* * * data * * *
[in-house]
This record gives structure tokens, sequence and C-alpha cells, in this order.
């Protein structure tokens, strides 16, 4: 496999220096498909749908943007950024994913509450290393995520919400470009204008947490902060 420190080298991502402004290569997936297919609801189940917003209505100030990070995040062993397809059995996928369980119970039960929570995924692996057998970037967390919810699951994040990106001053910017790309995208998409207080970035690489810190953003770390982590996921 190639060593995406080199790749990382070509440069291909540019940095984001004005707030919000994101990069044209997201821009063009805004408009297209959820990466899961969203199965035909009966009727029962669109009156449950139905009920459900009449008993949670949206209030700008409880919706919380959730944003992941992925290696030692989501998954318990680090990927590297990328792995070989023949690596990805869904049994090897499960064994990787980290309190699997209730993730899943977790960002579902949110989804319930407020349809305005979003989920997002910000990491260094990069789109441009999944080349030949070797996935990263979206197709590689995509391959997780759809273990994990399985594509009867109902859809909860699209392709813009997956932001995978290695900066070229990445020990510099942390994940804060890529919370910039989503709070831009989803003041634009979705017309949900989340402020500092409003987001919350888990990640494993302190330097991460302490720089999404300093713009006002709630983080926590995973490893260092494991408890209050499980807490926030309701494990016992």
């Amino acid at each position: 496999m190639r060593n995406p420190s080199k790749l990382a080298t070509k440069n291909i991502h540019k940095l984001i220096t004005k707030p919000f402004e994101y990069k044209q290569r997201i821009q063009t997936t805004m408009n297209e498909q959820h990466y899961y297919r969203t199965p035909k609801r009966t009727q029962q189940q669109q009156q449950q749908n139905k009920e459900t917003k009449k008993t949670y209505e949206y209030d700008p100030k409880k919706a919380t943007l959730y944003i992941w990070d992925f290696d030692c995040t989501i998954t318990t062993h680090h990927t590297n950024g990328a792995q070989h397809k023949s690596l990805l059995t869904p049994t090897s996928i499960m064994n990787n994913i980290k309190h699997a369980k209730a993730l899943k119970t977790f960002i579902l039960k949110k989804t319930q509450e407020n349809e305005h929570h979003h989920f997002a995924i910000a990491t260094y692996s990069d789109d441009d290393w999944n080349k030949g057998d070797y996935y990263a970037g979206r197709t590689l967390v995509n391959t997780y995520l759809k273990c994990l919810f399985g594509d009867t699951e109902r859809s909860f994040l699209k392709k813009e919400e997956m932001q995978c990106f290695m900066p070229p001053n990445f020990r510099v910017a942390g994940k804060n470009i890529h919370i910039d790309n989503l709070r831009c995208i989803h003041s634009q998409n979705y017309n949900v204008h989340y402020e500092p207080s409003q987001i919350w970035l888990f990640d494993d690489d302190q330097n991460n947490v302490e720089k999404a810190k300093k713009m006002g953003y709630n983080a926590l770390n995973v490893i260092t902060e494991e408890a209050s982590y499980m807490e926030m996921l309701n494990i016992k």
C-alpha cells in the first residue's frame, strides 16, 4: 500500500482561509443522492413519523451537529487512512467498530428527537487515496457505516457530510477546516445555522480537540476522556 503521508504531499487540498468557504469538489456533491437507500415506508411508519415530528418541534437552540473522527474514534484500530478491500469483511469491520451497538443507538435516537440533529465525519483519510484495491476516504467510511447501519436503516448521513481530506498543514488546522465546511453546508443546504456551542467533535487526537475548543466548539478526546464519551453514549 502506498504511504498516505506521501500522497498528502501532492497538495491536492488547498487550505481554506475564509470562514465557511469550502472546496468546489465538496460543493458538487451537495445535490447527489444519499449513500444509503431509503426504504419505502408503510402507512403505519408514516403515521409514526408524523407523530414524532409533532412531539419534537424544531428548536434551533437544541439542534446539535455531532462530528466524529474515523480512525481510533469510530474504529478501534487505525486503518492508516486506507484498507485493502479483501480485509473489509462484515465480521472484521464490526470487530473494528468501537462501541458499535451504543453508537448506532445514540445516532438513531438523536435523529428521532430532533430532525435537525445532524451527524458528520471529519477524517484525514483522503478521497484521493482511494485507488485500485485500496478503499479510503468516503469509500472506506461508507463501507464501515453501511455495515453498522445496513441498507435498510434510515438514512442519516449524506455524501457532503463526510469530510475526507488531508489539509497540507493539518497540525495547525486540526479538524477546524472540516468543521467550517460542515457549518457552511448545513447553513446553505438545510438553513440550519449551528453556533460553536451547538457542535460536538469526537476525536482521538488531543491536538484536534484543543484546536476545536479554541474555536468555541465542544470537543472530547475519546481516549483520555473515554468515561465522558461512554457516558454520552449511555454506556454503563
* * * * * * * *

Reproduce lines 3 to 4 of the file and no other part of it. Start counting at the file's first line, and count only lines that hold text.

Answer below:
């Protein structure tokens, strides 16, 4: 496999220096498909749908943007950024994913509450290393995520919400470009204008947490902060 420190080298991502402004290569997936297919609801189940917003209505100030990070995040062993397809059995996928369980119970039960929570995924692996057998970037967390919810699951994040990106001053910017790309995208998409207080970035690489810190953003770390982590996921 190639060593995406080199790749990382070509440069291909540019940095984001004005707030919000994101990069044209997201821009063009805004408009297209959820990466899961969203199965035909009966009727029962669109009156449950139905009920459900009449008993949670949206209030700008409880919706919380959730944003992941992925290696030692989501998954318990680090990927590297990328792995070989023949690596990805869904049994090897499960064994990787980290309190699997209730993730899943977790960002579902949110989804319930407020349809305005979003989920997002910000990491260094990069789109441009999944080349030949070797996935990263979206197709590689995509391959997780759809273990994990399985594509009867109902859809909860699209392709813009997956932001995978290695900066070229990445020990510099942390994940804060890529919370910039989503709070831009989803003041634009979705017309949900989340402020500092409003987001919350888990990640494993302190330097991460302490720089999404300093713009006002709630983080926590995973490893260092494991408890209050499980807490926030309701494990016992």
């Amino acid at each position: 496999m190639r060593n995406p420190s080199k790749l990382a080298t070509k440069n291909i991502h540019k940095l984001i220096t004005k707030p919000f402004e994101y990069k044209q290569r997201i821009q063009t997936t805004m408009n297209e498909q959820h990466y899961y297919r969203t199965p035909k609801r009966t009727q029962q189940q669109q009156q449950q749908n139905k009920e459900t917003k009449k008993t949670y209505e949206y209030d700008p100030k409880k919706a919380t943007l959730y944003i992941w990070d992925f290696d030692c995040t989501i998954t318990t062993h680090h990927t590297n950024g990328a792995q070989h397809k023949s690596l990805l059995t869904p049994t090897s996928i499960m064994n990787n994913i980290k309190h699997a369980k209730a993730l899943k119970t977790f960002i579902l039960k949110k989804t319930q509450e407020n349809e305005h929570h979003h989920f997002a995924i910000a990491t260094y692996s990069d789109d441009d290393w999944n080349k030949g057998d070797y996935y990263a970037g979206r197709t590689l967390v995509n391959t997780y995520l759809k273990c994990l919810f399985g594509d009867t699951e109902r859809s909860f994040l699209k392709k813009e919400e997956m932001q995978c990106f290695m900066p070229p001053n990445f020990r510099v910017a942390g994940k804060n470009i890529h919370i910039d790309n989503l709070r831009c995208i989803h003041s634009q998409n979705y017309n949900v204008h989340y402020e500092p207080s409003q987001i919350w970035l888990f990640d494993d690489d302190q330097n991460n947490v302490e720089k999404a810190k300093k713009m006002g953003y709630n983080a926590l770390n995973v490893i260092t902060e494991e408890a209050s982590y499980m807490e926030m996921l309701n494990i016992k």